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Amendment to the Credit Facility and Term Loan - On April 5, 2013, we announced that we amended our existing $500.0 million senior unsecured revolving credit facility (as amended, the "credit facility") and existing unsecured term loan (as amended, the "amended term loan"). The amendments provide for less restrictive leverage ratios and certain more favorable covenant terms, update the respective base agreements to address changes in law, and include applicable conforming changes in light of the new term loan. There were no costs associated with these amendments.

Securitization facility - On July 17, 2012 the company entered into a two-year $150.0 million accounts receivables loan and security facility (the "securitization facility"), expiring July 17, 2015. Under the terms of the securitization facility, certain affiliates of the company will sell, on an ongoing basis, specified trade receivables to a wholly-owned bankruptcy-remote entity which then sells an undivided interest in the receivable as collateral for any borrowings under the facility. The assets and liabilities of the affiliates will be reflected in our consolidated financial statements. The company used a portion of the available borrowings under the securitization facility to fund part of the purchase price for the Acquired Hostess Assets.


Flowers is focused on opportunities for growth within the baked foods category and seeks to have its products available wherever baked foods are consumed - whether in homes, restaurants, fast food outlets, or institutions.

Delivery methods and segments

The company has structured a network of bakeries through much of the U.S. to serve retail and foodservice customers with fresh bakery items, such as breads, rolls, buns, and snack cakes. We have two distinct delivery systems for delivering our products. First, the direct-store-delivery segment (the "DSD segment") products are delivered fresh to customers through a network of independent distributors who are incentivized to grow sales to build equity in their distributorships. The second delivery system is found in the warehouse delivery segment (the "warehouse segment"), which ships fresh or frozen products to customers' warehouses and customers then distribute these products to their individual depots, stores, or restaurants. Our manufacturing facility locations have been assigned to either the DSD or warehouse segment depending on which method is used to primarily deliver and sell their products.

The DSD segment operates a highly involved system of reciprocal baking whereby individual bakeries have an assigned production mission to produce certain items for their own region as well as for other DSD bakeries' regions. This system allows for long and efficient production runs that help the company maintain its position as a low cost producer. Bakeries within regional networks exchange products overnight through a third party transportation system so that at the beginning of each sales day, every bakery in the DSD segment has a full complement of fresh products for its independent distributors.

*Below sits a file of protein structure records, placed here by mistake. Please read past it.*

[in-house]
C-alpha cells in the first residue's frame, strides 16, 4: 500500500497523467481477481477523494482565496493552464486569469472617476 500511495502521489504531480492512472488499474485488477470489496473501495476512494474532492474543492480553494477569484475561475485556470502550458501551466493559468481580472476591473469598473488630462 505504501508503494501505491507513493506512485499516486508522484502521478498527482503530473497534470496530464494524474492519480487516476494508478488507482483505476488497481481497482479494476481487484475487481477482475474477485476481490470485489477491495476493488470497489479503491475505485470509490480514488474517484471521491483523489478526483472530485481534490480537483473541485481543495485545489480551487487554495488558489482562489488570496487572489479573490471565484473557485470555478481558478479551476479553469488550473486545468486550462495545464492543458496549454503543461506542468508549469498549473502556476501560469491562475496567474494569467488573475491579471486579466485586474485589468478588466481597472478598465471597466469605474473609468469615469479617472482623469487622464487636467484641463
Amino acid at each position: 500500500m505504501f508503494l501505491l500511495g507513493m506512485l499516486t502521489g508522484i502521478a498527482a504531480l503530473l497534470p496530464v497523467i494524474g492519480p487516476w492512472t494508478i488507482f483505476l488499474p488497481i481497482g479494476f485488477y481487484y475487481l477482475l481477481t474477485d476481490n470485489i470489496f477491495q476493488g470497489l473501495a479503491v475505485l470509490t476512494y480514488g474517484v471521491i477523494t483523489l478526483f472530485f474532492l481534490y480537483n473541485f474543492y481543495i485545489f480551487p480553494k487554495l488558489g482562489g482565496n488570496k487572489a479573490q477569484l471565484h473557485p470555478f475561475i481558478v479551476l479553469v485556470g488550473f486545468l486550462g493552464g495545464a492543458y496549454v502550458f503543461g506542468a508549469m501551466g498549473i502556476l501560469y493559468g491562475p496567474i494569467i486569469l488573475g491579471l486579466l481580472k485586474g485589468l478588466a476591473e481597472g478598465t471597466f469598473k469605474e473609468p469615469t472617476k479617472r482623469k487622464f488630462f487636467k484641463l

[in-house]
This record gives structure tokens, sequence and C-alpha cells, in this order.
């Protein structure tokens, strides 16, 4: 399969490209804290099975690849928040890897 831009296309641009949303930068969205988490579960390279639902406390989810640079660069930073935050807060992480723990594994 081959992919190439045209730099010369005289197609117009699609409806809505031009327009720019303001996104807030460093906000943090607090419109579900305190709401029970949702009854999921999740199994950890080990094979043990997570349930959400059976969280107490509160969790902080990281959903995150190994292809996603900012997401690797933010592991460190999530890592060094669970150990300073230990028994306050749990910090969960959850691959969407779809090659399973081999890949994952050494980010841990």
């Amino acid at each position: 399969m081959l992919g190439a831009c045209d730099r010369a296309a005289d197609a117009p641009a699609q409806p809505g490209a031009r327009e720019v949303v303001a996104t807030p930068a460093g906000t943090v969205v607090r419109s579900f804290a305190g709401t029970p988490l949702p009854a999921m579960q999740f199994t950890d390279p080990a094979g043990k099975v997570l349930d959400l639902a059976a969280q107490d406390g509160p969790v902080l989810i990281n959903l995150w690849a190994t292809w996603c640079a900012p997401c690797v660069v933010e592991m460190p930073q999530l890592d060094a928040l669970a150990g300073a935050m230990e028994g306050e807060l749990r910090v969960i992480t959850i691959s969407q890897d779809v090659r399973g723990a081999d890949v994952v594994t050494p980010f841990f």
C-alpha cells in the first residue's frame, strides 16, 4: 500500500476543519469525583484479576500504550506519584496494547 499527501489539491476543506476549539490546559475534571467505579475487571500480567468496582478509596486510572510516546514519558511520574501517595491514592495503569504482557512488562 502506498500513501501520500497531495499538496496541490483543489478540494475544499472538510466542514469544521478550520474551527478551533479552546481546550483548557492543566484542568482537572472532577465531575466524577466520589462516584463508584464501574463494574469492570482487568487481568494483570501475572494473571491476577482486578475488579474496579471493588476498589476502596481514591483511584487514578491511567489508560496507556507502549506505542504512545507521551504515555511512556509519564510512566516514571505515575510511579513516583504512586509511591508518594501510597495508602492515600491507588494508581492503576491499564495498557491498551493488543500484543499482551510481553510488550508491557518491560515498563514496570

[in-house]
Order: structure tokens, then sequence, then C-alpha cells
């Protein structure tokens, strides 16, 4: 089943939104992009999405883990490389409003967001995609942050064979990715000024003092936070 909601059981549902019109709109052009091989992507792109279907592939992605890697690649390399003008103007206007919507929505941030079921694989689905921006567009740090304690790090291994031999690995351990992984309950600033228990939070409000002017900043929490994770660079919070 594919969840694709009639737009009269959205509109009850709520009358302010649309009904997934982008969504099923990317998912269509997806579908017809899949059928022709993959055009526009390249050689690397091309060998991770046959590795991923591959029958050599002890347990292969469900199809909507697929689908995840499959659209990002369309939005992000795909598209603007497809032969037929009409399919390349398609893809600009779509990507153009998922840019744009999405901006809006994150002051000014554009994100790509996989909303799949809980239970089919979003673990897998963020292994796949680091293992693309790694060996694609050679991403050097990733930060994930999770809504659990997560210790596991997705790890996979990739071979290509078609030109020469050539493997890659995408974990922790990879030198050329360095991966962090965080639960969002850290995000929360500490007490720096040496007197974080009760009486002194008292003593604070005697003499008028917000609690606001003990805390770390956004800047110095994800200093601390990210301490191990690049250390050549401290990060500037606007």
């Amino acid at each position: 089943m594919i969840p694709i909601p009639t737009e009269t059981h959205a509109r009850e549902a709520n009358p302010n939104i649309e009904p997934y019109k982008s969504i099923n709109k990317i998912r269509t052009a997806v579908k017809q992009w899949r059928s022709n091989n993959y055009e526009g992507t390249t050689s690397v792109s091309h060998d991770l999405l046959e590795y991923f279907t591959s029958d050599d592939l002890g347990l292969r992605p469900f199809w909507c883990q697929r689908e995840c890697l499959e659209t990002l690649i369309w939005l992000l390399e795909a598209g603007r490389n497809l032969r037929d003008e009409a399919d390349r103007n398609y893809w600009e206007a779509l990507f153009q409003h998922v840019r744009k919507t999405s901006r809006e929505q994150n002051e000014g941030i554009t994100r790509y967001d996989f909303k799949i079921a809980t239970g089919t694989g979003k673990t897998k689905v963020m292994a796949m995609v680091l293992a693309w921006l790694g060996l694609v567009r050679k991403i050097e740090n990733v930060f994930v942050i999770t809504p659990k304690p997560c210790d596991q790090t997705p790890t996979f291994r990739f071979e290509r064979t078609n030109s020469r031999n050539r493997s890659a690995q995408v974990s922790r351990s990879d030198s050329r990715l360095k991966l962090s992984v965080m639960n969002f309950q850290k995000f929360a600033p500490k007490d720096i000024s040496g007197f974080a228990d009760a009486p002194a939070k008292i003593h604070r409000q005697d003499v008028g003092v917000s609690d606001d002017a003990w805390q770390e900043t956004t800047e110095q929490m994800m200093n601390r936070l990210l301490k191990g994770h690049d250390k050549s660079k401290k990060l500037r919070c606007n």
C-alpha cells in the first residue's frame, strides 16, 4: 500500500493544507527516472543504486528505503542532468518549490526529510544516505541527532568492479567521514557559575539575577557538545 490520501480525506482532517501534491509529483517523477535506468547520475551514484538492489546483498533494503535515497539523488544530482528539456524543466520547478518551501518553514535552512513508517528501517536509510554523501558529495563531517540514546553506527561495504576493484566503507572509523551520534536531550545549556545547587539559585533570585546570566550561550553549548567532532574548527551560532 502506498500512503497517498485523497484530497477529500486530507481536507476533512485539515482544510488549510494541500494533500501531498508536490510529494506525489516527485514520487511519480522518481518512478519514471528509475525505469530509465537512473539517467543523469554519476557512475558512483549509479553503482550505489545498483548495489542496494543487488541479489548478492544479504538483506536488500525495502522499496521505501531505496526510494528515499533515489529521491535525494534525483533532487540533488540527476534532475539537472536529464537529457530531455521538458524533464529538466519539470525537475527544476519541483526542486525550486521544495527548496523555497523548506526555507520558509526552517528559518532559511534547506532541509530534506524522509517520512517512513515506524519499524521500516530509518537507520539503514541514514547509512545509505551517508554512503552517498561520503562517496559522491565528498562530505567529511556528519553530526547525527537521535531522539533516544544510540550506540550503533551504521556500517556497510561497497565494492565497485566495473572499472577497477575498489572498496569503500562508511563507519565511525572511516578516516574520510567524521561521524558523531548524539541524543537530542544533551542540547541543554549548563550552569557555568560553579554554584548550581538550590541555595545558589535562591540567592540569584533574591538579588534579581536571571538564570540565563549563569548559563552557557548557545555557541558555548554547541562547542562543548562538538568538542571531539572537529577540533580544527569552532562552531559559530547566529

Consumers and our product portfolio

The company recognizes the need to stay in touch with changing consumer trends regarding baked foods. As a result, ongoing research on consumer preferences is conducted and outside resources used to stay current on changing taste, flavor, texture, and shape trends in bakery products and food in general. Our marketing, quality assurance, and research and development staffs collaborate regularly as new products are considered, developed, tested, and introduced.

Brands are important in the bakery category and the company has invested over several decades in its brand portfolio through advertising, promotion and packaging. Nature's Own, introduced in 1977, was developed to address the developing trend of consumers demanding baked foods with a healthier profile. Nature's Own, from inception, offered baked foods with no artificial flavors, colors, or preservatives. More recently, Nature's Own has removed high fructose corn syrup from its recipes and also added specific healthier ingredients such as fiber and omega-3.

Through the years, the company's product offerings have included some form of cake. In recent years, snack cakes have been developed and introduced under several brands, such as Bluebird and Mrs. Freshley's. In 2011, the company acquired Tasty Baking Co. ("Tasty") resulting in the addition of the iconic Tastykake brand to our brand portfolio. Prior to the acquisition, Tasty operated two bakeries in Pennsylvania and served customers primarily in the northeastern U. S. with an extensive line of Tastykake branded snack cakes. Subsequent to the acquisition, we have expanded Tastykake to the majority of our other markets.

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Strengths and core competencies

We aim to achieve consistent and sustainable growth in sales and earnings by focusing on improvements in the operating results of our existing businesses and, after detailed analysis, acquiring businesses and properties that add value to the company. We believe this strategy will result in consistent and sustainable growth that will build value for our shareholders.